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This coat was so much fun to sew beacuse I took some chances and everything worked out very well as I went along. I had to put it aside for a few days to wait for the buttons to arrive and I hung it where I could see it and marveled at it often. Then it came time to make the buttonholes and for some idiotic reason, I made the top bottonhole too close to the edge (about 1/2″ from the edge, should’ve been more like 3/4″ -1″) I literally almost cried, because it was such a stupid thing to do and the rest of the project turned out so perfectly. But I followed my own advice in the Tutorial, “How to fix all small and medium sewing mistakes” and I got over it. It’s not exactly perfect, but close enough.

I’ll try to get a better pictue soon!

 Ta-ta for now!

How to Sew with Knits

  1. Use ballpoint needles, this will fix a multitude of problems. Use size 11 for lightweight fabrics, size 14 for medium weightfabrics and size 16 for heavy fabrics
  2. Lighten pressure on the presser foot so the top and bottom fabric feed together
  3. Use a longer stitch length, 8 to 10 stitches per inch, longer for topstitchinu
  4. If you are using a regular sewing machine, stretch the fabric in front and back of the presser foot as you sew5.
    Sergers are great for knits, but not necessary. Knits do not ravel, so the seams do not even need to be finished.
    You can pink the edges or zigzag if you wish
  5. Use twill tape or seam binding to stabilize shoulder seams. (Sew tape into the shoulder seam.)
  6. I usually prewash knits, but sometimes I construct the garment first and make sure I have plenty of length, then I wash and dry it and finally, hem. Knits usually don’t shrink much in width but they can shrink quite a lot in length
  7. To hem knits use a deep hem–1 1/2″ – 2″ to help the garment hang better. Lengthen the stitch legnth to a short baste. Topstitch, holding fabric taught in front and back of presser foot. Stitch again 3/8″ from first stitching

     

     

     

     

     

     

     

     

     

     

     

 

 

Spring Wardrobe ’08 Part 1

I’ve decided to do something a little different. Instead of planning my wardrobe a day or two before I’m in need of something and then sewing it with a pattern and fabric I have on hand (no time to shop) and finishing it an hour before I’m leaving (when I could be taking a leisurely shower and carefully doing my hair and make-up), this spring I’m going to sew a little in advance.

This has some advantages:

1)  I’ll feel organized because I’ll have what I need hanging in my closet, ready to go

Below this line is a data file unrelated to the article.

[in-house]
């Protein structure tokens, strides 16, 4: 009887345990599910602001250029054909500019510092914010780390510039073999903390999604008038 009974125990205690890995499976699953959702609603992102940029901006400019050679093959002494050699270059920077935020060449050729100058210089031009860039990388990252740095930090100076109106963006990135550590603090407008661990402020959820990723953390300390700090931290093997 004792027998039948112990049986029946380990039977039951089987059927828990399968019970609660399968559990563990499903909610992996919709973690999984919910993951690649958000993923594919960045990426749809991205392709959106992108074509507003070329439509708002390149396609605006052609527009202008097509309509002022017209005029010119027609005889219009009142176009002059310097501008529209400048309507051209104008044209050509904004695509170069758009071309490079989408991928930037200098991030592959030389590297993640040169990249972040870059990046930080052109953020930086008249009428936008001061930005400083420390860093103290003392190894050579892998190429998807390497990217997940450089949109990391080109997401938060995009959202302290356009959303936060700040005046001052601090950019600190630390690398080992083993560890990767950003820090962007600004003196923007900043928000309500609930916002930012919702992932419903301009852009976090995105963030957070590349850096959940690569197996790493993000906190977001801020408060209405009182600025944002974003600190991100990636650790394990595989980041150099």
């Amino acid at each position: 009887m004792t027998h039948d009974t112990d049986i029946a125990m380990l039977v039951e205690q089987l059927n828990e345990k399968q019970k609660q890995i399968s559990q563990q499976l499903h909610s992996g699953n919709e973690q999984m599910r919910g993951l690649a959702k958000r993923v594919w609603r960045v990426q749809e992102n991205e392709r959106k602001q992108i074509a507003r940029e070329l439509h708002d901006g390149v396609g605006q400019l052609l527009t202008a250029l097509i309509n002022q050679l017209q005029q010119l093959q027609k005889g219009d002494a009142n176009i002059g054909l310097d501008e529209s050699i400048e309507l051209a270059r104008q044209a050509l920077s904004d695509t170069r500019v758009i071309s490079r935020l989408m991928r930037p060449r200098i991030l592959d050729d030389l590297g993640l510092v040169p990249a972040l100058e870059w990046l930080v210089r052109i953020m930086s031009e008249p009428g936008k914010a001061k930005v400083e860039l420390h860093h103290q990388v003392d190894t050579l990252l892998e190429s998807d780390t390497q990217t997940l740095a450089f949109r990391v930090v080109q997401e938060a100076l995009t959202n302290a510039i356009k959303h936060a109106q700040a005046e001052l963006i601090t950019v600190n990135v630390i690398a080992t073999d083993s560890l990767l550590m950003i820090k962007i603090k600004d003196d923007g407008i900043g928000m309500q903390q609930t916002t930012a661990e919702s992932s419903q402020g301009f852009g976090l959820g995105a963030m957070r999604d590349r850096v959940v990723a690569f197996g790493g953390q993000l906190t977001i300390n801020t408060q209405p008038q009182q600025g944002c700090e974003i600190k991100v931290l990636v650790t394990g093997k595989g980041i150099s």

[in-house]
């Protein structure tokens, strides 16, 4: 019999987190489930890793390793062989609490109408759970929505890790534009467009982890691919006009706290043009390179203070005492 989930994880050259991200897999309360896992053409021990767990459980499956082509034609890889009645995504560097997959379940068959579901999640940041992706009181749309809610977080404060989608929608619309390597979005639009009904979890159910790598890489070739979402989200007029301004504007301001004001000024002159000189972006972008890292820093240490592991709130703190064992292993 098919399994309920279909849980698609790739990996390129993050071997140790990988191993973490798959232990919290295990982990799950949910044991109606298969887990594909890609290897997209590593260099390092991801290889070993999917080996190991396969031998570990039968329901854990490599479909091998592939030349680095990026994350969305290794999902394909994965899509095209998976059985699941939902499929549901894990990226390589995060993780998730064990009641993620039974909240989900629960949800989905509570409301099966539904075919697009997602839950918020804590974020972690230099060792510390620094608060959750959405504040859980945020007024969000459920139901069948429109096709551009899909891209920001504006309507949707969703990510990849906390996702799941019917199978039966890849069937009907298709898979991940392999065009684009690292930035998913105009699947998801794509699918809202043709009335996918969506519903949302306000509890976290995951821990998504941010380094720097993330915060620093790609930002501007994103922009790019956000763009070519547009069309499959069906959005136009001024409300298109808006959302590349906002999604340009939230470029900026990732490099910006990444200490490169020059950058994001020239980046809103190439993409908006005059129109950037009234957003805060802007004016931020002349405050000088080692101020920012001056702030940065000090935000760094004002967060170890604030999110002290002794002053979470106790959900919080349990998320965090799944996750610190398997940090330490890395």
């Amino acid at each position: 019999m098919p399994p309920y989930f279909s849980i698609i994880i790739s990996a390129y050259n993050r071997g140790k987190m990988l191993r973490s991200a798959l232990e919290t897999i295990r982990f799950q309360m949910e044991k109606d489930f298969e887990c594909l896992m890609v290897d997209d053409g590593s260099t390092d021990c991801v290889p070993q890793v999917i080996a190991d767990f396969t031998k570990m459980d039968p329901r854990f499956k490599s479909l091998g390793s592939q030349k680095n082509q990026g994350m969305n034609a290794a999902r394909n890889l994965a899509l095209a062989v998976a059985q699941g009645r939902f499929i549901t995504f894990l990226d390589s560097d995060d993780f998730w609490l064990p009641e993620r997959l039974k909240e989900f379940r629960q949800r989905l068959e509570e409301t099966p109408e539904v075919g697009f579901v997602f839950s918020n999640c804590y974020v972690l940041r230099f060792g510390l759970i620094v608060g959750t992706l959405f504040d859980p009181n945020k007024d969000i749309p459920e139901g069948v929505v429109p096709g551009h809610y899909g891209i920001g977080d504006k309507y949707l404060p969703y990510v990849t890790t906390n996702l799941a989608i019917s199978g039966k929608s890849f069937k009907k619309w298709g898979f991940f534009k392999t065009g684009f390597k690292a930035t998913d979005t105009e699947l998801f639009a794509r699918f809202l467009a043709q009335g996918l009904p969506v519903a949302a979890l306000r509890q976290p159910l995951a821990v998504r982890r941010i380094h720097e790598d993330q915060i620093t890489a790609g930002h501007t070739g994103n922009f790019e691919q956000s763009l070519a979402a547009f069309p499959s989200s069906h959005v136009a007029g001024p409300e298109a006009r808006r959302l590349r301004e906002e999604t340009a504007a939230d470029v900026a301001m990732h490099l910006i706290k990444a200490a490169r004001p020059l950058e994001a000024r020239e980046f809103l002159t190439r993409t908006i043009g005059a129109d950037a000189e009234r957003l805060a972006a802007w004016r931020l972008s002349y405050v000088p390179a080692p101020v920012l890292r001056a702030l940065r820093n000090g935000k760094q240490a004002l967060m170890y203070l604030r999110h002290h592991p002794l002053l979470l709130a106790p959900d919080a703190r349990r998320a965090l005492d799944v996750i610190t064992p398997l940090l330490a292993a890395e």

2)  I’ll have time to find the perfect fabric (usually online), pattern, buttons, etc. to create exactly what I see in my mind’s eye

3)  I can poke around the stores for the perfect accessories and coordinites for my outfits (shopping at the beginning of the season when the selection is best)

4) Hopefully I can inspire you with plenty of time to create similar fashions for yourselves

and some disadvantages:

1)  I work best under pressure and when I have an event in mind it’s easy to plan exactly what I want to wear

2)  What if I finally lose that last 10 lbs.? My clothes will be too big! (ha, ha–I’ve been using that excuse for years)

3)  My stash will probably grow instead of shrink, after all, you have to grab it when you see it because great fabric is hard to find!

So, to start my experiment I will first look for inspiration. I’ll start by perusing the photos from the spring fashion shows on Style.com. In addition, I have files of pictures I’ve torn from magazines and although some are from previous seasons, sometimes the styles have caught on and feel more wearable than when they were brand new. And I have the current fashion magazines which will help me find the most wearable trends. When I’m out, I’ll stop by my favorite stores to see what’s new and pick up a piece or two to get me started.

So far, this is what I’ve found:

This is from the Brian Reyes’ 2006 collection. It would be good for early spring when the temperature is still cold, but you’re ready for lighter colors and fabrics.

 This jacket is from my archive of pictures, I don’t know whose designed it. A jacket like this is one of the first things I’ll make–it will be warm with a sweater in early spring and then a good rain jacket.

Another good season spanner, this jacket and pants can be made in light weight wool that will feel less wintery when it’s snowing in April. It’s from my picture archive from Spring ’07. It’s hard to see the details in the jacket, but what I like is the silhouette, pulled in at the waist which creates a peplum look. I can see it in wool crepe or something with some stretch, like heavy wool jersey or double knit.

This outfit looks so modern–it’s from the Badgley Mischka Spring ’08 RTW collection. I always feel like some bright color and pattern in the early spring when it’s usually bleak and cloudy.

I adore this skirt from Derek Lam’s Spring ’08 RTW collection–he shows it with this ikat top–I like that too for a casual outfit. But I can really see it in a shiny fabric (silk taffeta?) with a dressy blouse.

Finally, I have to put this green trench coat on my “to do” list as I’ve been craving it since last year. I don’t know the designer, but something about the color makes it wearable with anything from jeans to dresses in any season.

I’ll start looking for fabrics for these designs and in the meantime, I’m going to make the Nanette Lepore knock-off top to go with the black silk skirt I’m altering.

Ta-ta for now.